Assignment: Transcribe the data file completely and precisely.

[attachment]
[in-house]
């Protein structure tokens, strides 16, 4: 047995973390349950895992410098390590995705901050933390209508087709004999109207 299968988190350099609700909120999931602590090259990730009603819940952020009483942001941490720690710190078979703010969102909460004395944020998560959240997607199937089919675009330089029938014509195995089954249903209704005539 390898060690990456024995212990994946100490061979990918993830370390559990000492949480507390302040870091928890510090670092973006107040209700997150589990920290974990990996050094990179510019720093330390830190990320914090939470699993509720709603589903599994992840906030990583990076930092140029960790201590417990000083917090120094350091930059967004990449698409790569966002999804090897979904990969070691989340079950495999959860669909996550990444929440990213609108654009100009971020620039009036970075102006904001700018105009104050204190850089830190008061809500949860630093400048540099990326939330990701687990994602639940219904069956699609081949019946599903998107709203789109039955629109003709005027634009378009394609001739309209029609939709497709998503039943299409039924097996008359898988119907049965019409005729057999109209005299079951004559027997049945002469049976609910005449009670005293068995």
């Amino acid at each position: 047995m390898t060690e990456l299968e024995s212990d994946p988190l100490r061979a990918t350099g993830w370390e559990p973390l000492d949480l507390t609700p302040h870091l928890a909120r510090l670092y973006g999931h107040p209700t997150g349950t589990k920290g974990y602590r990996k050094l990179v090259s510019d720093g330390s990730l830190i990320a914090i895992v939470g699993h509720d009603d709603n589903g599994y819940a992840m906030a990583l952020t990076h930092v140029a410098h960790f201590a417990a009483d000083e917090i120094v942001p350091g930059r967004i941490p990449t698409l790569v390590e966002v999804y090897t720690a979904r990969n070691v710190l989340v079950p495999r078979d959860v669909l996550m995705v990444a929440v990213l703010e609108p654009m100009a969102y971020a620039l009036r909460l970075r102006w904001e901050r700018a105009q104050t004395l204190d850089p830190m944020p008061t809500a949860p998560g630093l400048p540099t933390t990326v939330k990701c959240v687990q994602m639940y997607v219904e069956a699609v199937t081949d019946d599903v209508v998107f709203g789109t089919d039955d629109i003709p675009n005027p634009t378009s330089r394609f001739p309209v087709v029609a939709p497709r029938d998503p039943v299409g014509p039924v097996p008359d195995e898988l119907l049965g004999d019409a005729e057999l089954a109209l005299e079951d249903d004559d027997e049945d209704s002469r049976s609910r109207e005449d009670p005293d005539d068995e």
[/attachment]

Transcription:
[in-house]
């Protein structure tokens, strides 16, 4: 047995973390349950895992410098390590995705901050933390209508087709004999109207 299968988190350099609700909120999931602590090259990730009603819940952020009483942001941490720690710190078979703010969102909460004395944020998560959240997607199937089919675009330089029938014509195995089954249903209704005539 390898060690990456024995212990994946100490061979990918993830370390559990000492949480507390302040870091928890510090670092973006107040209700997150589990920290974990990996050094990179510019720093330390830190990320914090939470699993509720709603589903599994992840906030990583990076930092140029960790201590417990000083917090120094350091930059967004990449698409790569966002999804090897979904990969070691989340079950495999959860669909996550990444929440990213609108654009100009971020620039009036970075102006904001700018105009104050204190850089830190008061809500949860630093400048540099990326939330990701687990994602639940219904069956699609081949019946599903998107709203789109039955629109003709005027634009378009394609001739309209029609939709497709998503039943299409039924097996008359898988119907049965019409005729057999109209005299079951004559027997049945002469049976609910005449009670005293068995």
């Amino acid at each position: 047995m390898t060690e990456l299968e024995s212990d994946p988190l100490r061979a990918t350099g993830w370390e559990p973390l000492d949480l507390t609700p302040h870091l928890a909120r510090l670092y973006g999931h107040p209700t997150g349950t589990k920290g974990y602590r990996k050094l990179v090259s510019d720093g330390s990730l830190i990320a914090i895992v939470g699993h509720d009603d709603n589903g599994y819940a992840m906030a990583l952020t990076h930092v140029a410098h960790f201590a417990a009483d000083e917090i120094v942001p350091g930059r967004i941490p990449t698409l790569v390590e966002v999804y090897t720690a979904r990969n070691v710190l989340v079950p495999r078979d959860v669909l996550m995705v990444a929440v990213l703010e609108p654009m100009a969102y971020a620039l009036r909460l970075r102006w904001e901050r700018a105009q104050t004395l204190d850089p830190m944020p008061t809500a949860p998560g630093l400048p540099t933390t990326v939330k990701c959240v687990q994602m639940y997607v219904e069956a699609v199937t081949d019946d599903v209508v998107f709203g789109t089919d039955d629109i003709p675009n005027p634009t378009s330089r394609f001739p309209v087709v029609a939709p497709r029938d998503p039943v299409g014509p039924v097996p008359d195995e898988l119907l049965g004999d019409a005729e057999l089954a109209l005299e079951d249903d004559d027997e049945d209704s002469r049976s609910r109207e005449d009670p005293d005539d068995e």